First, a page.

The Brandon MarshallDanny Trevathan inside linebacker setup the Broncos used during their Super Bowl season broke up after one season when Trevathan defected in free agency, but Denver plans to ensure its post-Trevathan arrangement will continue for much longer.

Todd Davis loomed as one of the Broncos’ top UFAs, and he will stay in Denver, Ian Rapoport of NFL.com tweets. The fifth-year linebacker agreed to a three-year, $15MM deal to stay, according to Nicki Jhabvala of the Denver Post (Twitter link). She adds $6MM will come Davis’ way in guarantees.

Davis has been a starter alongside Marshall for two seasons, and now both of the Broncos’ first-string inside ‘backers are attached to veteran contracts. However, with Davis profiling as more of a run-defending type and less of a pure three-down performer, the Broncos were able to keep him for $3MM (per year) cheaper than it took to extend Marshall two years ago.

The Broncos were hoping to re-sign Corey Nelson, but the longtime backup opted for a one-year Eagles deal. They ramped their efforts to retain Davis after that transpired, and Davis will be back for a fifth Broncos season and third as a starter.

Davis, 25, graded as one of the league’s best run-defending linebackers last season, per Pro Football Focus.

[RELATED: Broncos Depth Chart]

Extra Points: Broncos, Cousins, Coleman

Despite the Broncos being interested in Kirk Cousins throughout the offseason, they moved on Case Keenum and reached an agreement before the Cousins domino fell. The Broncos, who do not have as much cap space as their top Cousins competitors do, spoke with the quarterback’s representation on Monday but did not submit an official offer, James Palmer of NFL.com reports (on Twitter). The team’s Keenum agreement being at least $18MM represented a significant discount from Cousins’ near-$30MM-AAV deal — one expected to be with the Vikings. Despite Cousins having proven more than Keenum, Broncos brass moved quickly on this agreement and was on the same page about the belated breakout passer. Palmer reports that went a long way toward completing this deal. Gary Kubiak is currently serving as a top Broncos front office bastion. Kubiak initially brought Keenum into the NFL as a UDFA while serving as Texans HC.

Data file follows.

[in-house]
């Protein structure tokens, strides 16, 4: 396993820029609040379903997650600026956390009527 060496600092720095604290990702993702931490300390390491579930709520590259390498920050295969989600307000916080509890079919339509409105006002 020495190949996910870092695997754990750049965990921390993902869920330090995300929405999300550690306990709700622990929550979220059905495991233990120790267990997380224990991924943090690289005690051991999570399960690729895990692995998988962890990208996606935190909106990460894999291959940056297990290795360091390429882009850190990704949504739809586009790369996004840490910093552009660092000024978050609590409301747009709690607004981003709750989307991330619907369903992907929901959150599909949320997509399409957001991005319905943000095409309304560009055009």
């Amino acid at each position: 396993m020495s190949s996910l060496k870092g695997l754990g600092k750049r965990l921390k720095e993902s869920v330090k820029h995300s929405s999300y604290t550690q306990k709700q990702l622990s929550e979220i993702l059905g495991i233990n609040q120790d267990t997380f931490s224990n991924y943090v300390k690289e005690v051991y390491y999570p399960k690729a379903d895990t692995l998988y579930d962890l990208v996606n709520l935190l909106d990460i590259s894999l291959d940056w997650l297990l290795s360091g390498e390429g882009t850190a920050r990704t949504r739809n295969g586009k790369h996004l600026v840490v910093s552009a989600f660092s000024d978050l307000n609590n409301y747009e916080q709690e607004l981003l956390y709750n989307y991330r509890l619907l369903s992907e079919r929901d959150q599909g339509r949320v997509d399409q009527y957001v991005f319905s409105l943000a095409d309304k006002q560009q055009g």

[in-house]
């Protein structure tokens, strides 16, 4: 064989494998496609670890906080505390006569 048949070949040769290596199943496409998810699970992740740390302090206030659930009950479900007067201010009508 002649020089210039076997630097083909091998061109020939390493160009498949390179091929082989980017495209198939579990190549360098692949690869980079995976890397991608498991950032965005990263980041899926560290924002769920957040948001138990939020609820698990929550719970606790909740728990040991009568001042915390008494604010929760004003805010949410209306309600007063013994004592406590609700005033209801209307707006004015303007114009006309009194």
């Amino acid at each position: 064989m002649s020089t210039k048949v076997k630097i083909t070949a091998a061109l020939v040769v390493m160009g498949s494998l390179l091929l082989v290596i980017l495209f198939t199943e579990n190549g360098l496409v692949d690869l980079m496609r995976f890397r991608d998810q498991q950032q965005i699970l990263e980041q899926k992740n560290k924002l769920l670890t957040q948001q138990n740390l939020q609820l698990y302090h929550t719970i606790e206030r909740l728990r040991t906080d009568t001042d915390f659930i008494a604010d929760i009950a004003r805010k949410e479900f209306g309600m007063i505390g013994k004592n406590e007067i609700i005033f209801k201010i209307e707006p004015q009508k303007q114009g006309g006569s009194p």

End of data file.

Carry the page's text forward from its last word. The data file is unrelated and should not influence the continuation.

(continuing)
Here’s more from Denver and elsewhere around the league on Day 2 of pre-free agency.

  • Now that the Broncos lost one of the UFAs they were trying to keep, when Corey Nelson agreed to terms with the Eagles, Denver is trying to retain a higher-profile linebacker. The Broncos are expected to try and ramp up their efforts to retain Todd Davis before he hits free agency on Wednesday, Mike Klis of 9News reports (on Twitter). This would continue a change of pace for the John Elway-era Broncos. Previous offseasons saw off-ball ‘backers Wesley Woodyard, Nate Irving and Danny Trevathan depart. But in 2016, Elway authorized an $8MM-per-year deal for Brandon Marshall. Davis almost certainly won’t cost that much, profiling as more of a two-down thumper than sideline-to-sideline rover who can reliably operate in coverage, but he won’t come cheap since he’s been a two-year starter on one of the league’s top defenses.